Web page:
Friday, 18 September 2009 00:00
I generally enjoy reading Robert McMillan’s column, although I occasionally disagree with him. The column in the Aug. 21 issue of the Farmingdale Observer, however, was such a compilation of distortion and innuendo that I find that I must comment. I am not a health care expert, but, I listen to experts and I read the papers. I would encourage everyone to do the same and form their own opinions based on facts and not on prejudices. One of my sources is The New York Times which in an Aug. 23 editorial refutes or corrects much of what Mr. McMillan has written.
Now to the Robert McMillan column. In the first paragraph he questions “…whether the country is ready for nationalization of our largest industry-the $2.4 trillion healthcare business?” Nationalization? That’s a scary word. What is McMillan saying? I have heard the president repeat over and over that anyone who has a health care plan now will be able to keep it. If he means the “public option,” then lets talk about a public option, not nationalization.
In the second paragraph he tells us that “the subject is very complex and difficult to comprehend because of the nature of the industry.”.However, seemingly contradicting himself he tells us we should tell our members of Congress what we think about the bills. (The implication is that we should tell our members of Congress what Robert McMillan thinks about the bill.)
The third paragraph tells us that 80 percent of Americans are satisfied with their health care, therefore maybe we shouldn’t tamper with it. Yet both Democrats and Republicans in Congress agree that the health care system needs fixing. They just can’t agree on how to fix it. And once again Mr. McMillan states that “the proposal for a ‘public’ or government-run insurance option, in my judgment, means the end of our private sector health insurance businesses … “It is my opinion, on the other hand, that the health insurance industry is ripping off the public. It’s about time that there was something done to slow down the excessive rate of growth, the outrageous practices like refusing to renew if someone gets a serious illness and in many cases outright refusing to pay for things that you might have believed you were insured for. And we are not even talking about cherry-picking clients. Fortunately, I have Medicare coverage so I can go to any doctor I want to go to and get excellent treatment. Many people don’t even realize that Medicare is a government program as is my Veterans Administration insurance. Both are head and shoulders better than most private plans.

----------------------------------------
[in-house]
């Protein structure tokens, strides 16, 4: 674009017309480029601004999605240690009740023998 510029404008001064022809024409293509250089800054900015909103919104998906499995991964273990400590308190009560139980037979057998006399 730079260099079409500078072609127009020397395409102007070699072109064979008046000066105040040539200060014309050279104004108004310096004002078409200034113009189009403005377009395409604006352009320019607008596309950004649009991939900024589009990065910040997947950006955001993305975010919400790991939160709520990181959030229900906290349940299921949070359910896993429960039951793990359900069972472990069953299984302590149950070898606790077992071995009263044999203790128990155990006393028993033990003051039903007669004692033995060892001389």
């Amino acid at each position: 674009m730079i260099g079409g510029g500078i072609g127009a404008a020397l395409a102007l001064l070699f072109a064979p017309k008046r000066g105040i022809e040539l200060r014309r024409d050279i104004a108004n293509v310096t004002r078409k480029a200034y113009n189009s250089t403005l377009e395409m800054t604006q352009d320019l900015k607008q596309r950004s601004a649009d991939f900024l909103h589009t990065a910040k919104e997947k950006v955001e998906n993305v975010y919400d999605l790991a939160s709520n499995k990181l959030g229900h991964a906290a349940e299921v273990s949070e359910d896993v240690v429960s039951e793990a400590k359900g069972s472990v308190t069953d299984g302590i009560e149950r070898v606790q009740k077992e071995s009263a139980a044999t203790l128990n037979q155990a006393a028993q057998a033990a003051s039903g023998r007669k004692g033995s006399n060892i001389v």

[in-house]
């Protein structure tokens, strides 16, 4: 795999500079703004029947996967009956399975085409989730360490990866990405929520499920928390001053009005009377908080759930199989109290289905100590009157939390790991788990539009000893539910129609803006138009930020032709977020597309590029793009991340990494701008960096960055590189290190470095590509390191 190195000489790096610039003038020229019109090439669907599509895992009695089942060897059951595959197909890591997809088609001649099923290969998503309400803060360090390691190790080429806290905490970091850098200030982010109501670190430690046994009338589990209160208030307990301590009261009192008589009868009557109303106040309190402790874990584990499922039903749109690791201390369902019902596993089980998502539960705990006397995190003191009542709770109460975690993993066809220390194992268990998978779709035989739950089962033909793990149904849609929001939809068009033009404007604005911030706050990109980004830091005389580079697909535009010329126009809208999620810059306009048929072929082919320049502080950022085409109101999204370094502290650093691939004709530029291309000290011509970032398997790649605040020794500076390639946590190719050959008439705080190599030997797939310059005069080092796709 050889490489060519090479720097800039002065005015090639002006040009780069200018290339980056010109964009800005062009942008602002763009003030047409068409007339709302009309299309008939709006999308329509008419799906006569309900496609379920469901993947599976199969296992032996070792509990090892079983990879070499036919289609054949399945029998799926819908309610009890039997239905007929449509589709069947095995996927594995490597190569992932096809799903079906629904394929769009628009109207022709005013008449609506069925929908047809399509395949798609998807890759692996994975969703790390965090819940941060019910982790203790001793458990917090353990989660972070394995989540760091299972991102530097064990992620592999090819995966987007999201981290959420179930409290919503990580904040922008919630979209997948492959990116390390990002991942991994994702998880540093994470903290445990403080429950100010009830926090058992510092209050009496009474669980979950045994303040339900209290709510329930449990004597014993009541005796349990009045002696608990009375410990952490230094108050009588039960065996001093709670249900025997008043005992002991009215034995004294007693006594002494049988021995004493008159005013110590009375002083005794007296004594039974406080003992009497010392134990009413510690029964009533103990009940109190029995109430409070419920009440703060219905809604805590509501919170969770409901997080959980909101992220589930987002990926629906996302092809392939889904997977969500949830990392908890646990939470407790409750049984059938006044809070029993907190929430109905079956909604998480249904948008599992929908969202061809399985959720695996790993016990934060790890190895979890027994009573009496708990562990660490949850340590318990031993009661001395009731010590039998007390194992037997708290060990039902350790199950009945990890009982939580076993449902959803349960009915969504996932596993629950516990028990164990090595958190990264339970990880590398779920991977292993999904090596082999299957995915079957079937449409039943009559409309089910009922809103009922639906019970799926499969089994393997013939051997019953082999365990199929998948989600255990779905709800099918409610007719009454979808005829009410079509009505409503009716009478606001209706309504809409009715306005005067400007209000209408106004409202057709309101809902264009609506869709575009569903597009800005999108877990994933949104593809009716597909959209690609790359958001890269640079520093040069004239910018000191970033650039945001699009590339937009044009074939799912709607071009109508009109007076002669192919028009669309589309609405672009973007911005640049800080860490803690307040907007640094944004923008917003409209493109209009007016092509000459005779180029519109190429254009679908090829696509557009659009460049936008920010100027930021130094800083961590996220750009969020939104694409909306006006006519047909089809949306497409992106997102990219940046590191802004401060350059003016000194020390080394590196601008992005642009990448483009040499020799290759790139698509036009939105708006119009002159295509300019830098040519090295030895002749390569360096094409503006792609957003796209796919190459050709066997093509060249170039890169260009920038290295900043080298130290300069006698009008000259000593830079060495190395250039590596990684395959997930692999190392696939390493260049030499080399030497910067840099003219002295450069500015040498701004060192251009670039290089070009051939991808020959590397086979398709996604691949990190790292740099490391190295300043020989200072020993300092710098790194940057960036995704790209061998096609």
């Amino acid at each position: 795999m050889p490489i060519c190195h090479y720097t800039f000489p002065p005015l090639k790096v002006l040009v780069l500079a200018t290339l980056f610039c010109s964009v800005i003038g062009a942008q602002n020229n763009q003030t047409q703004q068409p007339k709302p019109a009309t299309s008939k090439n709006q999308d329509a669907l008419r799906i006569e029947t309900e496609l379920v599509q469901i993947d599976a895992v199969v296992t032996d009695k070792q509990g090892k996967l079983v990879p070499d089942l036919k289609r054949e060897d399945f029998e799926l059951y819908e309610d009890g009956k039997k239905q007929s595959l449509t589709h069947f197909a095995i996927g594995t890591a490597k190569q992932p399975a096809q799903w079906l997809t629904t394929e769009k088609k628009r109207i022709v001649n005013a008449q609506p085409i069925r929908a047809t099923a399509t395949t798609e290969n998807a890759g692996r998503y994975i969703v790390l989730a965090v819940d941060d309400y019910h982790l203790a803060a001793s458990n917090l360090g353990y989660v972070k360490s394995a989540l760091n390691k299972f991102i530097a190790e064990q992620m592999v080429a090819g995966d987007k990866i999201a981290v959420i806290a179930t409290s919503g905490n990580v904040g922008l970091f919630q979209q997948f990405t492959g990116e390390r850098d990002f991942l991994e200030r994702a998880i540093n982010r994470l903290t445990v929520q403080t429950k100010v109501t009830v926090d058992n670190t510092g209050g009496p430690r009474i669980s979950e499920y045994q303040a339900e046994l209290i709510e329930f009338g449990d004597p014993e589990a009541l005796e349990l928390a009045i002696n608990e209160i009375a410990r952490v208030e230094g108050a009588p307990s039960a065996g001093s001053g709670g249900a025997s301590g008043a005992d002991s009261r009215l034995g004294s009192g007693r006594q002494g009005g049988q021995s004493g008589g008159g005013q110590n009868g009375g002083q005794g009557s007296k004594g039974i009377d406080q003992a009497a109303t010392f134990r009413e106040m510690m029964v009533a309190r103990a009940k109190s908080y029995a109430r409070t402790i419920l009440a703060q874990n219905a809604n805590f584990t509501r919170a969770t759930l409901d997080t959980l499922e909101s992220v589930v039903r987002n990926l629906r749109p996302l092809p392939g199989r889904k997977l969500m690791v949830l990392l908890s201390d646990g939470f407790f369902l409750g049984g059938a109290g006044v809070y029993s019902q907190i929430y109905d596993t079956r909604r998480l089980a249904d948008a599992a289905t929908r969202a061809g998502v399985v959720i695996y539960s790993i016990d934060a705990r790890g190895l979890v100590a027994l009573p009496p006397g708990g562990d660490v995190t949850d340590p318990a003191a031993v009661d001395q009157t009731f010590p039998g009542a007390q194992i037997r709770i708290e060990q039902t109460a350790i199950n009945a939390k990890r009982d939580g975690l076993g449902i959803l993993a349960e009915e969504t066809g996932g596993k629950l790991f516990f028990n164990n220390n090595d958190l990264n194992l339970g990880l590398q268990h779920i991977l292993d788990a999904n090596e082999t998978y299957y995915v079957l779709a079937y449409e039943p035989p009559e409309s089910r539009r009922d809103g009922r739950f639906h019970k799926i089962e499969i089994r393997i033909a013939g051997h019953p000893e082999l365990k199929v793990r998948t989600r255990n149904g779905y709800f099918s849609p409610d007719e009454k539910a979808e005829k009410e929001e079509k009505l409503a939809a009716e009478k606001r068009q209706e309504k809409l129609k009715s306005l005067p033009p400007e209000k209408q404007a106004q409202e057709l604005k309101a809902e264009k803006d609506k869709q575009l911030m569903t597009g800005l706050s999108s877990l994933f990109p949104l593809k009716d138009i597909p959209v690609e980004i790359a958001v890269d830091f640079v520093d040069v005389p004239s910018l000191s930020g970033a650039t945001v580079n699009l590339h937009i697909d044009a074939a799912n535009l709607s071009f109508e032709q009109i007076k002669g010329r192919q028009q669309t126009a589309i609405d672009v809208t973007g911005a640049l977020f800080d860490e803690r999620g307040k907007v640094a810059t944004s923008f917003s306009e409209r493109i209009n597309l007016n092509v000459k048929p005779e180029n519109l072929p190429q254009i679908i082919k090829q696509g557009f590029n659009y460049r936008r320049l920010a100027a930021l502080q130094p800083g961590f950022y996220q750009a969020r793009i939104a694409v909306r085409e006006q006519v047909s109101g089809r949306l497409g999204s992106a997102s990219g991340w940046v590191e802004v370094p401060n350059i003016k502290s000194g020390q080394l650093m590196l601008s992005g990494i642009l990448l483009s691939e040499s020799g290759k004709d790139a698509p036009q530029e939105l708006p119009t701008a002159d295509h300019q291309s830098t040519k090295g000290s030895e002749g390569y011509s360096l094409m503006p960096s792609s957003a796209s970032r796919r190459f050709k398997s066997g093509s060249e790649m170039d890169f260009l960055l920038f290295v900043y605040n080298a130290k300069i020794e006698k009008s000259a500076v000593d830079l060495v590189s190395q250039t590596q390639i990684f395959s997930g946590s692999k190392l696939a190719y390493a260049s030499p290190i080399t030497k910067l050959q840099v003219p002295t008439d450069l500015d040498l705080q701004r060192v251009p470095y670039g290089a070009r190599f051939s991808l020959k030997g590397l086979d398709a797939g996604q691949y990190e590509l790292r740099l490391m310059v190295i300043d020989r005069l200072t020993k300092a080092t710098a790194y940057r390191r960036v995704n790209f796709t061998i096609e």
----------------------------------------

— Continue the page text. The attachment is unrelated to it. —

In the next paragraph, McMillan discusses how many people cannot afford insurance or should not be provided for. Included in that list is the fact that “11 million are illegal aliens.” The NY Times, which cites census data, states that somewhat over 6 million are illegal, but, nevertheless, the Congressional committee members have stated over and over and it is explicitly stated in the proposed bills that no illegal alien will be eligible for health care. McMillan further states that we should not “scrap a health care system capable of supporting 279 million Americans just to provide coverage for 27 million.” Read The NY Times editorial I reference above. It is very clear that this system is not doing the job. Furthermore, if we don’t fix the system now, most people on private health insurance will not be able to afford it in the future nor will their employers (if they have employer-paid insurance) be able to afford it as medical costs rise far faster than the rate of inflation.
Mr. McMillan touches all of the bases in his opinion article. The real zinger is when he explains that “…your ‘end of life’ is managed in accordance with government regulations.” This is one total distortion that is repeated by people who should know better including members of Congress. I have heard the president state repeatedly that no one is going to be forced to do anything against his/her will including meeting with anyone regarding end of life counseling. What has been said that as an option will be included in Medicare (which incidentally was proposed by a Republican Congressman) that will allow an individual to meet with someone who can counsel them on living wills and related matters. This is an option that an individual can select, not a government mandate.
I hope that Mr. McMillan’s future columns on healthcare are more evenhanded and clearer than this one. An Opinion should still be based on facts.